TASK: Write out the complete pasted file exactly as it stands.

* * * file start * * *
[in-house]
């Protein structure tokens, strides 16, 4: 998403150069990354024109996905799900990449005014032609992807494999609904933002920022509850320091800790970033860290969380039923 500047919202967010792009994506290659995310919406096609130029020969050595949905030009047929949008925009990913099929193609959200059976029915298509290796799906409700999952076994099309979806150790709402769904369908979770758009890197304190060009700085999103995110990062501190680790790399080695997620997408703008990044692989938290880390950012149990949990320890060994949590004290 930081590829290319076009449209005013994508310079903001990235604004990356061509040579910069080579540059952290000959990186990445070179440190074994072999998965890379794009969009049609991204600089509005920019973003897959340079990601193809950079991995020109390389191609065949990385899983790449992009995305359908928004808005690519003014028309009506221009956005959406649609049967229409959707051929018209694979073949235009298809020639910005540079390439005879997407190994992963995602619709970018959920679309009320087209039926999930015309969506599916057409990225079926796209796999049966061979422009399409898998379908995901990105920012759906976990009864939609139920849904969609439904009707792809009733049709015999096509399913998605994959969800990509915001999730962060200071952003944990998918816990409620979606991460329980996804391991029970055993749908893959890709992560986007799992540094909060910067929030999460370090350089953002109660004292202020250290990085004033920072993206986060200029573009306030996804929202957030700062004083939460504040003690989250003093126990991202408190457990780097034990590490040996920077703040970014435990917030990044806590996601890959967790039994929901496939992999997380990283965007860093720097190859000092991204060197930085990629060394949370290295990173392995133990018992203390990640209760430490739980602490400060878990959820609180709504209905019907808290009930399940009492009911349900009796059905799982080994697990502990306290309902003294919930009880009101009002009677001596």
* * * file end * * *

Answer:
[in-house]
């Protein structure tokens, strides 16, 4: 998403150069990354024109996905799900990449005014032609992807494999609904933002920022509850320091800790970033860290969380039923 500047919202967010792009994506290659995310919406096609130029020969050595949905030009047929949008925009990913099929193609959200059976029915298509290796799906409700999952076994099309979806150790709402769904369908979770758009890197304190060009700085999103995110990062501190680790790399080695997620997408703008990044692989938290880390950012149990949990320890060994949590004290 930081590829290319076009449209005013994508310079903001990235604004990356061509040579910069080579540059952290000959990186990445070179440190074994072999998965890379794009969009049609991204600089509005920019973003897959340079990601193809950079991995020109390389191609065949990385899983790449992009995305359908928004808005690519003014028309009506221009956005959406649609049967229409959707051929018209694979073949235009298809020639910005540079390439005879997407190994992963995602619709970018959920679309009320087209039926999930015309969506599916057409990225079926796209796999049966061979422009399409898998379908995901990105920012759906976990009864939609139920849904969609439904009707792809009733049709015999096509399913998605994959969800990509915001999730962060200071952003944990998918816990409620979606991460329980996804391991029970055993749908893959890709992560986007799992540094909060910067929030999460370090350089953002109660004292202020250290990085004033920072993206986060200029573009306030996804929202957030700062004083939460504040003690989250003093126990991202408190457990780097034990590490040996920077703040970014435990917030990044806590996601890959967790039994929901496939992999997380990283965007860093720097190859000092991204060197930085990629060394949370290295990173392995133990018992203390990640209760430490739980602490400060878990959820609180709504209905019907808290009930399940009492009911349900009796059905799982080994697990502990306290309902003294919930009880009101009002009677001596």